Best Interest of the Child
Child Custody battles are incredibly emotional and challenging. The best way to address custody, also known as time-sharing, and other matters concerning your children is to work through the issues in mediation, rather than an exhausting court battle.
The number one consideration is the “best interests” of the child. This is the legal standard the court will apply and should be the guiding force in addressing custody, also known time-sharing. Courts also believe that it is in the child’s best interest to have continual and frequent contact with both parents, even when one parent is the primary residential parent. It’s important to keep in mind that this is the starting point for the court.
These outline the details of each parent’s responsibilities, including time-sharing schedules, decision-making for the children, where children will spend vacations or school breaks, how the children will communicate with the non-residential parent – basically all daily tasks regarding the upbringing and well-being of the child.
If you already have a Parenting Plan in place and it’s not working or it’s been a while since it was put in place and your child’s needs have changed, we can help you work through the challenges of a new arrangement.
One of the big fears is that a parent will move out of state with the child and the non-residential parent will be left without regular contact or opportunities to participate in the child’s upbringing.
At the same time, there may be a great job opportunity somewhere else for the primary residential parent. The relocation law applies when that parent wants to move more than 50 miles away. That means you must get court approval before moving. It will ordinarily be approved if the move is based on the belief that it is best for that parent and the child, not based on a vindictive desire to interfere with the other parent’s visitation.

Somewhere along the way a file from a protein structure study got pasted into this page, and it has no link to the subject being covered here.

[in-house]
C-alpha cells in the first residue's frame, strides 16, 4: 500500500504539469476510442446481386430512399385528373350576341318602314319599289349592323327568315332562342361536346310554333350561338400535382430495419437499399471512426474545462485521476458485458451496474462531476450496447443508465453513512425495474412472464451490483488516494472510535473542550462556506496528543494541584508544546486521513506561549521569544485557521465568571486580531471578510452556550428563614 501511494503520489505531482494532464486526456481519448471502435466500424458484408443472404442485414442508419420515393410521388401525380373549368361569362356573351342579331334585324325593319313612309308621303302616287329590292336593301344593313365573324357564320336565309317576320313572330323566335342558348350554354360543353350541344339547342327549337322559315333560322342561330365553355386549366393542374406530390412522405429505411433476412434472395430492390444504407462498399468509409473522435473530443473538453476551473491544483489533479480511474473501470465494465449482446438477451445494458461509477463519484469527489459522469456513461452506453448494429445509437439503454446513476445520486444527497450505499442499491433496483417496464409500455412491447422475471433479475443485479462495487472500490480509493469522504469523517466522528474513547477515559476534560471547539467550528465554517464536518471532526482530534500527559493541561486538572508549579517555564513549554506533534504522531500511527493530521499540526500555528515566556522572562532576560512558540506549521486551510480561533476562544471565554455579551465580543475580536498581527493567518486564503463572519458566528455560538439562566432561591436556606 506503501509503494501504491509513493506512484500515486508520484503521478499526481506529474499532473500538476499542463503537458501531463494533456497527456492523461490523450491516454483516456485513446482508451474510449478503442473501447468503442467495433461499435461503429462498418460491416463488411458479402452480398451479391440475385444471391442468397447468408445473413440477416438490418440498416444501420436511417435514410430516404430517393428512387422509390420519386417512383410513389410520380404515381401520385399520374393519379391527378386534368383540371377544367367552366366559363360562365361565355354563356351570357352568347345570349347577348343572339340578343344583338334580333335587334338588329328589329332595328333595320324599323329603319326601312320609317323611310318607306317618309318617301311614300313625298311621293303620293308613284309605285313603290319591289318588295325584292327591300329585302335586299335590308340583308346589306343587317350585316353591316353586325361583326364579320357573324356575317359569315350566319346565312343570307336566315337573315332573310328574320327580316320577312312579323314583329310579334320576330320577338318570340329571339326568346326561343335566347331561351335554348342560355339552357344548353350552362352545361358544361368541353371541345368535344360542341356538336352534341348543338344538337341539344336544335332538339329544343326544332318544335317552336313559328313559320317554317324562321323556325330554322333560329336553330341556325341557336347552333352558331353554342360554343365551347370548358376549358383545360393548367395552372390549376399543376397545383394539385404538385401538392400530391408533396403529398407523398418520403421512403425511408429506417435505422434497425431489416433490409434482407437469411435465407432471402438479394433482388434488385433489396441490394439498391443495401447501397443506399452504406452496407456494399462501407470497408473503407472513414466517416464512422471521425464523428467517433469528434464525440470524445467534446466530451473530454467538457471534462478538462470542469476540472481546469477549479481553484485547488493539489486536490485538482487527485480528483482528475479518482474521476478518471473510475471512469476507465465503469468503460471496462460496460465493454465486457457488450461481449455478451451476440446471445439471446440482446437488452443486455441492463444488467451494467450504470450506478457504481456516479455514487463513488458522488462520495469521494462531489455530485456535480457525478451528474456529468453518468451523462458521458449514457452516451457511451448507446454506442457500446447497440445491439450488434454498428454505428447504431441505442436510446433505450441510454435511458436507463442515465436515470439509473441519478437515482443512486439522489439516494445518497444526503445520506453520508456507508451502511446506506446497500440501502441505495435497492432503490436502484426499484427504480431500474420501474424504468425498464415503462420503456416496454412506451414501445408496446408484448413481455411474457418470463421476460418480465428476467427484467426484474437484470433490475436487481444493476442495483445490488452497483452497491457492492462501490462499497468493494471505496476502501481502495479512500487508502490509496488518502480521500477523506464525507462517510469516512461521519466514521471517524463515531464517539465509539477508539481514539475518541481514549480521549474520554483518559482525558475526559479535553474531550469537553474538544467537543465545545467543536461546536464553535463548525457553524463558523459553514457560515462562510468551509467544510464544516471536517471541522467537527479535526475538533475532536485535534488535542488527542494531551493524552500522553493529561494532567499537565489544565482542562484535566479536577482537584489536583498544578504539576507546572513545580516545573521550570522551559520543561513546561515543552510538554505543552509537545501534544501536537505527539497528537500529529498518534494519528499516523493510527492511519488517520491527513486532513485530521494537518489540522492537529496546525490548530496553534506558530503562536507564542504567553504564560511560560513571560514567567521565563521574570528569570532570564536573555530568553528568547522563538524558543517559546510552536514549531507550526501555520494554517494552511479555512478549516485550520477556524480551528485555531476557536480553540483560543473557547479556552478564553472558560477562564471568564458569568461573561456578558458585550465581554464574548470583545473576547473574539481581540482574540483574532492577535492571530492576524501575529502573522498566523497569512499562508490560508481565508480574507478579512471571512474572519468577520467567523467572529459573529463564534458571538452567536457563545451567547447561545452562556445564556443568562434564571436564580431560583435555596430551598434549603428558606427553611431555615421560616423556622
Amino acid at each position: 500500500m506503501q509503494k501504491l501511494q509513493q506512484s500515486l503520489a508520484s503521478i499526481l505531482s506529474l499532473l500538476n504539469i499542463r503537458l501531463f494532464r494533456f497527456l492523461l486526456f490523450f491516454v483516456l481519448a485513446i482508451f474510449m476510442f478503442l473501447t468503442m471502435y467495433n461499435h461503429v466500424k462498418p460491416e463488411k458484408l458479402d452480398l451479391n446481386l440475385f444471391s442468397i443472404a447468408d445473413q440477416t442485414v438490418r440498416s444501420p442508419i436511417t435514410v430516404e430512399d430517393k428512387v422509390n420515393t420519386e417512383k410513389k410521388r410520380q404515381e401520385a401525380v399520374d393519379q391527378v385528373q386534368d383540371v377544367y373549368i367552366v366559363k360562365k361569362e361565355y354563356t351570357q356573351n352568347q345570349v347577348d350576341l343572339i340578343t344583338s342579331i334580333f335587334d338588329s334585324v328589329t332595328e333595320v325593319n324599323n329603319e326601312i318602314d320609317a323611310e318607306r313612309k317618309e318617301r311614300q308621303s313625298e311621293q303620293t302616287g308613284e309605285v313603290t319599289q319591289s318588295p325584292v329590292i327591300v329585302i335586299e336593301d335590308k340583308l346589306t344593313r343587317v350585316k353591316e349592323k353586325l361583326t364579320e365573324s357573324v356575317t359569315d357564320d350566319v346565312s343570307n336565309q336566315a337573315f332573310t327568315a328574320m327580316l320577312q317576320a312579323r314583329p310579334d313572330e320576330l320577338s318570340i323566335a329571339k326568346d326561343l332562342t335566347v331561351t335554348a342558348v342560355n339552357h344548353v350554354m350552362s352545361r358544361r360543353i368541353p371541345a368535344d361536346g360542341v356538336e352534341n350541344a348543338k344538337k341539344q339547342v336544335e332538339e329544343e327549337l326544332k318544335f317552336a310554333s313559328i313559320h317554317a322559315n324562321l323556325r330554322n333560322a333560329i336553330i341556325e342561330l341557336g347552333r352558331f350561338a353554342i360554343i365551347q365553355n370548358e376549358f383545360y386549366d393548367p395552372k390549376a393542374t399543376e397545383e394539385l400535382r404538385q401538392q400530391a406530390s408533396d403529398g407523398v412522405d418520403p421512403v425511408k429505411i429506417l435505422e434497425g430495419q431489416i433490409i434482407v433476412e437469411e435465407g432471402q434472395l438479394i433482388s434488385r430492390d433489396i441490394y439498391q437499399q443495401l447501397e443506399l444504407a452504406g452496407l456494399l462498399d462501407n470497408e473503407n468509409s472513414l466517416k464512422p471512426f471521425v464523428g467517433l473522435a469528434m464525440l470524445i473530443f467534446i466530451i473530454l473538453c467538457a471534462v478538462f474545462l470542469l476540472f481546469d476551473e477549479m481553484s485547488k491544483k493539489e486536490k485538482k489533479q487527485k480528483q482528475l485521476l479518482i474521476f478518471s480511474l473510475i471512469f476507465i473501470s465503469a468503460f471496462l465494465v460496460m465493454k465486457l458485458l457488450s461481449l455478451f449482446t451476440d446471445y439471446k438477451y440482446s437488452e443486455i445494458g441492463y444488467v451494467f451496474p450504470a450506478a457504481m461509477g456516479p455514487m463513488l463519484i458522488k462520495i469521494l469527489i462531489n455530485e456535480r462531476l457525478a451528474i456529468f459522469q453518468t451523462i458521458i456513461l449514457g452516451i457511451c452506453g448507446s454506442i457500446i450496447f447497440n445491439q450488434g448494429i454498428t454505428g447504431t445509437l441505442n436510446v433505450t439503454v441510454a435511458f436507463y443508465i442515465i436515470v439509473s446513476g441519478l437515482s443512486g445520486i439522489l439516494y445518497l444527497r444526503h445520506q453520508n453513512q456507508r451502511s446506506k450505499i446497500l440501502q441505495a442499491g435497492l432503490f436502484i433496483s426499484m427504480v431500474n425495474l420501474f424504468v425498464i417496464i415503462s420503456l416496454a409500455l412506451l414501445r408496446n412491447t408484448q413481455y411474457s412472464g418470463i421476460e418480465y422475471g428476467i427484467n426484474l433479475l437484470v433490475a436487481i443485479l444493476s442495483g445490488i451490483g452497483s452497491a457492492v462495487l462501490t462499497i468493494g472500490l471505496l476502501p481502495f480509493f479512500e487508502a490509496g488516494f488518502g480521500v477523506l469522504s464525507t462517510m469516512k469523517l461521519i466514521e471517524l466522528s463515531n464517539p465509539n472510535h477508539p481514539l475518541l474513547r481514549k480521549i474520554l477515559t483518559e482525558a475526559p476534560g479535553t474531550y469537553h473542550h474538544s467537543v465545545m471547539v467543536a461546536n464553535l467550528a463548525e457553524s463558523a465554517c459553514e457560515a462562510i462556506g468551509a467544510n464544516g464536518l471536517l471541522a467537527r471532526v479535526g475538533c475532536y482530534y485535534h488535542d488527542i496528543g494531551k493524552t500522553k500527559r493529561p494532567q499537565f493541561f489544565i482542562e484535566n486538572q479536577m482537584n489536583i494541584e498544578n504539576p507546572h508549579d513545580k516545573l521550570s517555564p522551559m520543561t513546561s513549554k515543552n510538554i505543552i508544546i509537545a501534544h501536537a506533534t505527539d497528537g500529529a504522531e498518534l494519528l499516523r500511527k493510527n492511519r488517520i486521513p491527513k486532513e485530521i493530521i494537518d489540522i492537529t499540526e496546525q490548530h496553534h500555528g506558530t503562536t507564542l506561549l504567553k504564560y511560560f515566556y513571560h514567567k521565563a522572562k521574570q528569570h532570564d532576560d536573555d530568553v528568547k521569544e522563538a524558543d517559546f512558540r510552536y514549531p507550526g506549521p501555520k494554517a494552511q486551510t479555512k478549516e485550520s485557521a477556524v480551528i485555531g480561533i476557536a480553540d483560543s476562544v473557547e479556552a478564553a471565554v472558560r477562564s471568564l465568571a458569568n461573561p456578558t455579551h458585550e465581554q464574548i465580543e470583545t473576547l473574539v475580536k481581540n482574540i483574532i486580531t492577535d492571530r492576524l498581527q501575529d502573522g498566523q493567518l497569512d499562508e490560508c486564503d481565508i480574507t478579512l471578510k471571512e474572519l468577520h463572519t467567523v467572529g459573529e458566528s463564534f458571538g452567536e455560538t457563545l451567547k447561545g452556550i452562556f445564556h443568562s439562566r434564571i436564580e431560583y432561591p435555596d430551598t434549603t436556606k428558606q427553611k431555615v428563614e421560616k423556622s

Take the steps in advance of the move to reach an agreement. RDS can help you get to an agreement and then prepare the necessary paperwork.
A new Parenting Plan will be required and the parties must consider how to foster a continuing meaningful relationship between the child and the non-relocating parent. Consideration must also be given to new transportation needs appropriate to the age of the child, the cost of transportation, and whether child support needs to be modified under this new arrangement.
Who has been the primary caregiver
Behavior detrimental to the child
The physical and mental stability of the parents
The parent who is more likely to be cooperative in providing visitation to the other parent
Concerns involving domestic issues such as abuse or neglect
The parent who has a better home and lifestyle to support the child
The home, school and community record of the child
Reasonable preferences of the child
The desirability of a constant, stable environment
If custody is disputed, then time-sharing and decision-making responsibilities will be determined based on all factors affecting the welfare of the child, including the following: